This won’t work for everyone, but chickens make excellent pest control companions if your yard is large enough. They also need access to an open compost pile. Cockroaches are a rich source of essential nutrients, so it’s safe for chickens to snack on cockroaches every now and then.
As mentioned, chicken manure is also an effective compost activator, which benefits your compost. While chickens are unlikely to cope with a full-scale cockroach invasion, they’re ideal at keeping the odd few away, preventing them from breeding and reproducing.
How To Keep Cockroaches Out of Compost Bins
To keep cockroaches out of your compost bin, you must make it as unappealing as possible. You might also need to seal cracks and gaps to stop roaches from squeezing in. The good news is keeping cockroaches out of compost is relatively simple if you follow these steps:
Seal Off Access
One of the most fool-proof ways of stopping cockroaches in their tracks is to seal off all access points to your compost. If you don’t already have a sealed container for it, it’s a good idea to get one. A closed-reactor or in-vessel system is best, as they’re already fully enclosed.
You could always cover the compost with a plastic sheet to stop cockroaches from gaining access. Whenever you add organic matter to the pile, place a layer of soil or plant matter over the top to cover the scent.
If you’ve already got your compost in a secure container, inspect the outside and lid for any small nooks and crannies. Adding a layer of gravel up to 12 inches wide around the container should also help deter roaches, as they can’t eat it.
Regularly Turn the Compost
Regularly turning the compost pile displaces cockroaches and their hiding spots. Whenever you add fresh materials to the pile, place them right in the center as you turn the rest of the matter over.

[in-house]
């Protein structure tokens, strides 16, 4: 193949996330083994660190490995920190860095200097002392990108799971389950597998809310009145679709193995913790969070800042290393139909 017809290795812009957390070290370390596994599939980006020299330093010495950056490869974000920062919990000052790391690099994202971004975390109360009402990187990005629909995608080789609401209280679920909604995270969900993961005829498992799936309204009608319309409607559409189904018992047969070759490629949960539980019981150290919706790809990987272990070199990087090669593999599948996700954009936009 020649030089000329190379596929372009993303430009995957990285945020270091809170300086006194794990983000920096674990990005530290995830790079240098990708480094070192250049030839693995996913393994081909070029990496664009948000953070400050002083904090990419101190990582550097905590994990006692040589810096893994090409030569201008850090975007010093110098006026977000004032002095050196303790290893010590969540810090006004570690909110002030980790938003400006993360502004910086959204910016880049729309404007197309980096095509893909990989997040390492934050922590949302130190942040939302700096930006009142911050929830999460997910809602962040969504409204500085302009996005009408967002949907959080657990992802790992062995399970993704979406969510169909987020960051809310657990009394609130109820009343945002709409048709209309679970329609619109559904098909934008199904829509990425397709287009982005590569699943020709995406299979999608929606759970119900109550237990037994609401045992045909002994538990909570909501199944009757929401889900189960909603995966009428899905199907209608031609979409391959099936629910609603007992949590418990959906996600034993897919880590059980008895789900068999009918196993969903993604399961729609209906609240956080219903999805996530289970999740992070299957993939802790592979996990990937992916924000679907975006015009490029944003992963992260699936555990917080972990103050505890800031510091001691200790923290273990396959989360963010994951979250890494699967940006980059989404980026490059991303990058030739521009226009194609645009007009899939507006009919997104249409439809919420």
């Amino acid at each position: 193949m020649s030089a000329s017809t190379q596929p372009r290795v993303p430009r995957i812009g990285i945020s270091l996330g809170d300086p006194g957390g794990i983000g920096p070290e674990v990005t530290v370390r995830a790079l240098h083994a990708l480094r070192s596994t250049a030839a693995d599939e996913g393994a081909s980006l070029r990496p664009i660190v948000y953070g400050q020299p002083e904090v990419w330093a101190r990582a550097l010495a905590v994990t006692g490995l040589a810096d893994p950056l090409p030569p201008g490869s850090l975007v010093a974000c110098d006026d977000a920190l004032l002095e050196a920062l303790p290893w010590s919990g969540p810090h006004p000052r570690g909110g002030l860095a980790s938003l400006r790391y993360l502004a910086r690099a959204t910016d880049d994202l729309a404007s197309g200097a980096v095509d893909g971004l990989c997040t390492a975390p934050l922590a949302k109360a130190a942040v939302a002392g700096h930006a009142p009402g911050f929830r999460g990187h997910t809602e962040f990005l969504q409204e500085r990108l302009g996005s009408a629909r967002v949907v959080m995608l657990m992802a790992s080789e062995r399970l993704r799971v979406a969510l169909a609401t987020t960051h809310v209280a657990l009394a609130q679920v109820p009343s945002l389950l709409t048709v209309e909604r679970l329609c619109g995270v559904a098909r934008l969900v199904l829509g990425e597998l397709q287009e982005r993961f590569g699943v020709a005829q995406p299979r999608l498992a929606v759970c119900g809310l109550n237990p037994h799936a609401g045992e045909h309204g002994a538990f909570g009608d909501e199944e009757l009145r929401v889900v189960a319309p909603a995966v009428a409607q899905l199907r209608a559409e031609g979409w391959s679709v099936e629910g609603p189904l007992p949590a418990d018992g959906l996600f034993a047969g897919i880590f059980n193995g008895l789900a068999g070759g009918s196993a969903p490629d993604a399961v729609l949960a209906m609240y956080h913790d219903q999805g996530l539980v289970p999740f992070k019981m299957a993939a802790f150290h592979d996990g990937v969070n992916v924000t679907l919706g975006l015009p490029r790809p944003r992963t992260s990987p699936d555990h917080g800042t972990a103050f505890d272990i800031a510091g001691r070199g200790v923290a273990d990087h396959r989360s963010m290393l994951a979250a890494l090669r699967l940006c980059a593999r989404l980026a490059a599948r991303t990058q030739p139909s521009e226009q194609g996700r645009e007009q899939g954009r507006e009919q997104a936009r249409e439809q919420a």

By burying the materials instead of letting them lay right at the top, you’ll hide them from cockroaches, making the pests less likely to make your compost their home.
Turning the pile is also beneficial in other ways, as it increases the temperature, killing harmful pathogens. If you don’t fancy doing this by hand, an aerator might help. The motion will be quicker and sharper, wrenching cockroaches out with speed and ease.
Add More Water
Your compost pile should be 40 to 60% water. You should be able to squeeze water out of your compost pile, but it shouldn’t be soggy or saturated. If you think your compost pile’s too dry, add more water. This will make it more difficult for roaches to navigate and they won’t enjoy sitting in water. There’s also a greater chance they could drown.
To test your compost’s water levels, put on some gloves, pick up a handful of compost, and squeeze it. It should feel like a wet sponge. Instead of placing lots of water into the compost in one go, gradually add it so that you don’t oversaturate it.
Limit Food Waste
To keep cockroaches away from your compost pile, be careful with how much food waste you put into it. If you add too much in one go, it’ll start to smell, and roaches will be attracted to it. Adding food waste gradually is best – at least until you know your compost pile is safe from roaches.